A piercing work of fiction with a strong claim to being Singer's masterpiece - Richard Bernstein, The New York Times . 'Shadows On The Hudson traces the intertwined lives of a group of Jewish refugees in New York City in the late 1940s. At its centre is Boris Makaver, a pious, wealthy businessman whose greatest trial is his unstable daughter, Anna. A chain of events disrupts the lives of the close-knit community as each refugee struggles to reconcile the horrific past with the difficult present, as Singer explores both the nature of faith and the nature of love in the aftermath of the Holocaust.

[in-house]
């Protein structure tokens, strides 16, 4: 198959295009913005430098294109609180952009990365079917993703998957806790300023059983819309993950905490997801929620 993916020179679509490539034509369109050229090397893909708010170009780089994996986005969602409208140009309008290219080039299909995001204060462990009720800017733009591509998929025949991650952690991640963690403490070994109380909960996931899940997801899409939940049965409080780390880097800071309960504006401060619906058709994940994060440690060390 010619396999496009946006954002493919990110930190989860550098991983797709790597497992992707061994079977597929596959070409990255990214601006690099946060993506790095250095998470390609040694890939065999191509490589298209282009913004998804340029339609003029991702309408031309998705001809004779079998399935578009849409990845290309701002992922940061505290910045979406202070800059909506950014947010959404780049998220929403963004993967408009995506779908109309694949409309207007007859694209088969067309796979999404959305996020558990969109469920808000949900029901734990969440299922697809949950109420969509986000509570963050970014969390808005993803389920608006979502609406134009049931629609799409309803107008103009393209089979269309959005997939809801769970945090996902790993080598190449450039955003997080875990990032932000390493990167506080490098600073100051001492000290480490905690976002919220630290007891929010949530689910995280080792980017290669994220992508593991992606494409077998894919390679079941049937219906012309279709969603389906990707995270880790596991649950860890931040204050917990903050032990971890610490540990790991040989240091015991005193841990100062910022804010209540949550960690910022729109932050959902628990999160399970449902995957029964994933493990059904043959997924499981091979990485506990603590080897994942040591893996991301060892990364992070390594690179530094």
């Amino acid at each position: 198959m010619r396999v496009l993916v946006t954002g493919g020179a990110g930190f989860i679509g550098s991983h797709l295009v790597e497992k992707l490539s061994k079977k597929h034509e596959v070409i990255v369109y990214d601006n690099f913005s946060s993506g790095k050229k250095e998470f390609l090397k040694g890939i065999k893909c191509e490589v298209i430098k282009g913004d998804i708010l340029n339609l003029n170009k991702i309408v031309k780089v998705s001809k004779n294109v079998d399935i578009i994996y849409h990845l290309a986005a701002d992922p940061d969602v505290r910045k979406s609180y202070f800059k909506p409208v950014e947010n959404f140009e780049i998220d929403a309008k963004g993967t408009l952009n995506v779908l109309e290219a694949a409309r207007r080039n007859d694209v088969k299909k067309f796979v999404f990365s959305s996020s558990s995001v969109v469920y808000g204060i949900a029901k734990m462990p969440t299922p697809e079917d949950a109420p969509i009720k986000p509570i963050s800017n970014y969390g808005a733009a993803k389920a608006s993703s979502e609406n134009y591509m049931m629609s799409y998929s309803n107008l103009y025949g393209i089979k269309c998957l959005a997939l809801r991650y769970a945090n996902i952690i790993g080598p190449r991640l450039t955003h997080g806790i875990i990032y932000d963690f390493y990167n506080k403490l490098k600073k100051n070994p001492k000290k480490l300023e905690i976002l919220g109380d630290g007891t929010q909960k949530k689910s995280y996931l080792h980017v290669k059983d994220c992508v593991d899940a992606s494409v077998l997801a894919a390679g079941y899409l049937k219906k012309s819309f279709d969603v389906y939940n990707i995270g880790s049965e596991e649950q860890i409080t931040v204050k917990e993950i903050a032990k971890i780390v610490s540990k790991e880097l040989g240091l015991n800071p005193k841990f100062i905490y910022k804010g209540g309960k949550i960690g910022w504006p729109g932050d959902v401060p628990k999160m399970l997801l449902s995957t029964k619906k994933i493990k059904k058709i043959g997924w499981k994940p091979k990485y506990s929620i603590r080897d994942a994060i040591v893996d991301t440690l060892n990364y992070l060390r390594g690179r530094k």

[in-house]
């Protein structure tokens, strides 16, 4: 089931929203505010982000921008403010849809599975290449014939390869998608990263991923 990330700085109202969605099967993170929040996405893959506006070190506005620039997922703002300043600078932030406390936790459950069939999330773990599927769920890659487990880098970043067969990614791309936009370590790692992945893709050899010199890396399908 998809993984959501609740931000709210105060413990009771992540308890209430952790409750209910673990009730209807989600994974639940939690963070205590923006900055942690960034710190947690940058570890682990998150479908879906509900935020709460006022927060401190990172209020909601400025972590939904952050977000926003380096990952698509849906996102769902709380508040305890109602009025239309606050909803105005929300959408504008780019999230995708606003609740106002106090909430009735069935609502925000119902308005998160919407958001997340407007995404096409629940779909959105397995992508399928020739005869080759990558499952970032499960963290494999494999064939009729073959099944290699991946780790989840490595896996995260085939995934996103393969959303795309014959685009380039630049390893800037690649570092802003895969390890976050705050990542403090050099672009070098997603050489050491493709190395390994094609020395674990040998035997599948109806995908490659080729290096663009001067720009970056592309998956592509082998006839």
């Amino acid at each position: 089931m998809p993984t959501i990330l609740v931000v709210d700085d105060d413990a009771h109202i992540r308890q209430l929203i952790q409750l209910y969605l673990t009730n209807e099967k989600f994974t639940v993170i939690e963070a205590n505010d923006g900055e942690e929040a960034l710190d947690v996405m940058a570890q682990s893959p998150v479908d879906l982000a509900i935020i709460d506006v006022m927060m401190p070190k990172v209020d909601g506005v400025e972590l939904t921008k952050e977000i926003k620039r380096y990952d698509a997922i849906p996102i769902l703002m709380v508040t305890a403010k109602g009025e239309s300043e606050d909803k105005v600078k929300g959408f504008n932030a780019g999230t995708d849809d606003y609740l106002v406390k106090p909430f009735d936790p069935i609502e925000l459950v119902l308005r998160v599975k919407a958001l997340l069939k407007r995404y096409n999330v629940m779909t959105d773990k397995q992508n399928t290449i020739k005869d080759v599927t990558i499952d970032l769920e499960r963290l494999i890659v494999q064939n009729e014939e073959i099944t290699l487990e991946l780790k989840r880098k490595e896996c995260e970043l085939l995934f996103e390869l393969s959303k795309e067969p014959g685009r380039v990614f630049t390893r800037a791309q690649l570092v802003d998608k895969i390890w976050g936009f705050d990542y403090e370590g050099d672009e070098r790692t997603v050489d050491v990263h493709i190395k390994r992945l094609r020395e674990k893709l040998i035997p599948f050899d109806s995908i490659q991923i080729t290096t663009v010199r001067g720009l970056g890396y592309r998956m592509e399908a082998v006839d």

* Although Isaac Bashevis Singer emigrated from Poland to the United States in 1935, the circumscribed world of the Polish Jews remained at the heart of his imagination. Beginning with his first major work, Satan in Goray (1935), he used the life of the shtetl as raw material, transforming its folkways, religious practices, superstitions, and sexual habits into superior works of art. From time to time, however, Singer turned his eye upon New World Jews like himself, recording their rapid or reluctant assimilation into the American mainstream. One such book is SHADOWS ON THE HUDSON * He was awarded the Nobel Prize in Literature in 1978